Robert Parker (singer)

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Robert Parker
Born(1930-10-14)October 14, 1930
Mobile, Alabama, U.S.
OriginNew Orleans, Louisiana, U.S
DiedJanuary 19, 2020(2020-01-19) (aged 89)
Roseland, Louisiana, U. S.
  • Singer
  • songwriter
Years active1949–2009
LabelsRon, Imperial, Nola, Island[1]

Robert Parker (October 14, 1930 – January 19, 2020)[2] was an American R&B singer. His sole hit was "Barefootin'" (1966), and he is considered a one-hit wonder.

Life and career[edit]

Robert Parker, Jr. was born in Mobile, Alabama, to Robert and Leana Parker.[3] He grew up in New Orleans, Louisiana,[4] and started his career as a saxophonist, playing with Professor Longhair on his hit "Mardi Gras in New Orleans" in 1949.[4]

During the 1950s, Parker played alto and tenor saxophone with many of the most popular New Orleans performers, appearing on records by Eddie Bo, Huey "Piano" Smith, Earl King, James Booker, Ernie K-Doe, Tommy Ridgley, Fats Domino and others in New Orleans, and backed up visiting R & B artists including Solomon Burke, Lloyd Price, Jerry Butler and Otis Redding.[4][5]

By 1958, he had started recording solo, having a local hit with the instrumental "All Nite Long" a year later.[4] In 1965 he signed for Nola Records, and teaming up with producer Wardell Quezergue had his biggest hit with "Barefootin' ", which he had written. It sold over one million copies, made the pop charts in Britain and elsewhere, and was awarded a gold disc by the RIAA.[6] In 1967, he had another minor R&B hit with "Tip Toe" (no.48, R&B chart).[7] Although he continued to record, he failed to repeat his success in terms of sales, and his recording career effectively ended in the mid 1970s. However, he continued to perform and tour for many more years, remaining especially popular in the UK.[4]

In April 2007, in recognition of his contributions to Louisiana and national music, Parker was inducted into the Louisiana Music Hall of Fame.[8] On July 19, 2009, he performed "Barefootin'" and "Where the Action Is" in a 'Tribute to Wardell Quezergue', a concert at Alice Tully Hall at the Lincoln Center in New York.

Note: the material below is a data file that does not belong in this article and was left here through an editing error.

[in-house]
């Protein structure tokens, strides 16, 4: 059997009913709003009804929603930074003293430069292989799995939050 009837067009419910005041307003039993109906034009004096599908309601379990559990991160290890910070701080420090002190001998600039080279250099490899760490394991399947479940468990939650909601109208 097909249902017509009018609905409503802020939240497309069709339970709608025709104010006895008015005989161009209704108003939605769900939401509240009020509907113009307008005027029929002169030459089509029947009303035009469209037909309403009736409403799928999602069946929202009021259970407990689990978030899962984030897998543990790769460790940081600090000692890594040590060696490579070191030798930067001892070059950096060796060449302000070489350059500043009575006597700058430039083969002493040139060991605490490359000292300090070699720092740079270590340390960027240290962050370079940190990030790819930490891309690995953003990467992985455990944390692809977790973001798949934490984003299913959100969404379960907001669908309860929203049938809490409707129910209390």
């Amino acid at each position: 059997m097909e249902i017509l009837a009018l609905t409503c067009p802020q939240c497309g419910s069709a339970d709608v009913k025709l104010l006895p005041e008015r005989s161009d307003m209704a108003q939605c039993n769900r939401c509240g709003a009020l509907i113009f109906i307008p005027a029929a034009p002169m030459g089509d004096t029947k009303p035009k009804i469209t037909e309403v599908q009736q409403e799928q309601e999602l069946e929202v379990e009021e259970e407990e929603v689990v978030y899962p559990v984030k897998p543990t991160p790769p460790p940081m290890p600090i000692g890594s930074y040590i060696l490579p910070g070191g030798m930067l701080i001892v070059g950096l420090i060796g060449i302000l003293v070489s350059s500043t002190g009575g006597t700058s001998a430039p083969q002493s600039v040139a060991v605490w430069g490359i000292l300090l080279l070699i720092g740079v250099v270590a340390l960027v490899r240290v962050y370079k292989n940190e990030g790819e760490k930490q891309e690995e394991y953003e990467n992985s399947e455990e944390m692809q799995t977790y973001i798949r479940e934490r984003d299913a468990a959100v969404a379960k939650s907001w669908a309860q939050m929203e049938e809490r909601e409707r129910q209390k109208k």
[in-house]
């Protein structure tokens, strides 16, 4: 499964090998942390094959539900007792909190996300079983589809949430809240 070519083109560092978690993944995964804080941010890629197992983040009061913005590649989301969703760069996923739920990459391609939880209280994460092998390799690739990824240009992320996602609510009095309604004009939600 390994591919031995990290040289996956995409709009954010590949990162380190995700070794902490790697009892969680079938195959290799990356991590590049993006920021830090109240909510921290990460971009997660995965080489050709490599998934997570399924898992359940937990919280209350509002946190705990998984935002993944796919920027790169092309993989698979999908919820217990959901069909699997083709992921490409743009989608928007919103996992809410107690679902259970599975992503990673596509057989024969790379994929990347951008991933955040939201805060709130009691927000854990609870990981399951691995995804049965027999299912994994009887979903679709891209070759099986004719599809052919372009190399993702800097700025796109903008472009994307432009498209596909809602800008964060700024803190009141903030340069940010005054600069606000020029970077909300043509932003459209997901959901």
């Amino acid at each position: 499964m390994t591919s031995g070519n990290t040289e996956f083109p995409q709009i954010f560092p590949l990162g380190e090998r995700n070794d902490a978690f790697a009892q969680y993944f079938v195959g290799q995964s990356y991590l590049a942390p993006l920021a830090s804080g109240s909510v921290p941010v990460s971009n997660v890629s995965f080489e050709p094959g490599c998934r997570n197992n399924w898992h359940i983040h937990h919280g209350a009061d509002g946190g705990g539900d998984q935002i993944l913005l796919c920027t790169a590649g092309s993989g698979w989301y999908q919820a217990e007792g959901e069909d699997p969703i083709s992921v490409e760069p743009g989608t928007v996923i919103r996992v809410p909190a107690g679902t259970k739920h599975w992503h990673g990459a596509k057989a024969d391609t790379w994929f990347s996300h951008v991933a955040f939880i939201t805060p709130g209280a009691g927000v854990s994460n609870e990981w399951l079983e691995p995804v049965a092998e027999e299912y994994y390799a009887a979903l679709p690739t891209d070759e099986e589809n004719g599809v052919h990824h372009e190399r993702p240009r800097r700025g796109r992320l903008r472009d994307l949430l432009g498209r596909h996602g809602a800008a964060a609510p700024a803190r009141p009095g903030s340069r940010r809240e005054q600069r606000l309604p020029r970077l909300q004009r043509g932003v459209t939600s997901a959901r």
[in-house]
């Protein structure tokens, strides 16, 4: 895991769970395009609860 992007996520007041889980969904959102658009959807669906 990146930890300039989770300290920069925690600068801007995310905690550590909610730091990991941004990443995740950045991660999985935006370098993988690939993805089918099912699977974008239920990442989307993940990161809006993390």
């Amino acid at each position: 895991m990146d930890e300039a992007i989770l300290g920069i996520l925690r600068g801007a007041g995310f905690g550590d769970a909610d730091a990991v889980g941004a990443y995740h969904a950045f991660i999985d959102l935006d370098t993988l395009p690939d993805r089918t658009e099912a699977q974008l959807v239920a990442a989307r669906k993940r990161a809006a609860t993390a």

Parker died on January 19, 2020, at his home in Roseland, Louisiana, at the age of 89 of natural causes.[3][2]


Studio albums[edit]

Compilation albums[edit]

  • Get Ta Steppin' (1987)
  • Barefootin' Plus 13 More Golden Classics (1987)
  • The Wardell Quezerque Sessions (2002)
  • An Introduction to Robert Parker (2006)


Year Single Chart Positions
Hot 100/
1958 "June Teen"

b/w "Lawdy Miss Clawdy"

1959 "All Nite Long (Part 1)"

b/w "All Nite Long (Part 2)"

1960 "Walkin'"

b/w "Across the Track"

1962 "Mash Potatoes All Night Long"

b/w "Twistin' Out in Space"

"You're Looking Good"

b/w "Little Things Mean a Lot"

1963 "Please Forgive Me"

b/w "You Got It"

"The Laughing Monkey"

b/w "Let's Do the Thing"

(Released as 'Robert Parker & Band')

1966 "Barefootin'"

b/w "Let's Go Baby (Where the Action Is)"

24 7 2
"The Scratch"

b/w "Happy Feet"

"Tip Toe"

b/w "Soul Kind of Loving"

83 48
"A Letter to Santa"

b/w "C. C. Rider"

1967 "Yak Yak Yak"

b/w "Secret Service (Makes Me Nervous)"

"Everybody's Hip-Hugging"

b/w "Foxy Mama"

"I Caught You in a Lie"

b/w "Holdin' Out"

1968 "Soul Sister"

b/w "Barefootin' Boogaloo"

"Bow Legs"

b/w "Boss Lovin'"

"Funky Soul Train"

b/w "Robert & W.Q's Train"

1969 "You Shakin' Things Up"

b/w "You See Me"

1970 "The Hiccup"

b/w "Rockin' Pneumonia"

"You See Me"

b/w "You Shakin' Things Up"

(Re-release with sides reversed)

1972 "Barefootin'"

b/w "Shootin' the Grease" (by Jesse Gresham Plus 3)

1974 "Get Ta Steppin'"

b/w "Get Right on Down"


b/w "I Caught You in a Lie"

(UK-only release)

1975 "Give Me the Country Side of Life"

b/w "It's Hard But It's Fair"

1976 "A Little Bit of Something (Is Better Than a Whole Lot of Nothing"

b/w "Better Luck in the Summer"

1987 "Barefootin'"

b/w "Let's Go Baby (Where the Action Is)"



See also[edit]


  1. ^ Robert Parker,]. Retrieved January 23, 2020.
  2. ^ a b "Barefootin' singer Robert Parker passes away". January 19, 2020. Retrieved January 20, 2020.
  3. ^ a b "Robert Parker Jr October 14, 1930 – January 19, 2020". Retrieved August 7, 2020.
  4. ^ a b c d e Bruce Eder (October 14, 1930). "Robert Parker | Biography". AllMusic. Retrieved July 27, 2014.
  5. ^ John Sinclair (2002), Robert Parker:The Wardell Querzegue Sessions, Night Train Int CD 7107
  6. ^ Murrells, Joseph (1978). The Book of Golden Discs (2nd ed.). London: Barrie and Jenkins Ltd. p. 210. ISBN 0-214-20512-6.
  7. ^ Whitburn, Joel (1996). Top R&B/Hip-Hop Singles: 1942–1995. Record Research. p. 340. ISBN 0-89820-115-2.
  8. ^ "ROBERT PARKER – 2007". Louisiana Music Hall of Fame. Retrieved July 27, 2014.
  9. ^ "Robert Parker". Billboard. Retrieved April 10, 2020.

External links[edit]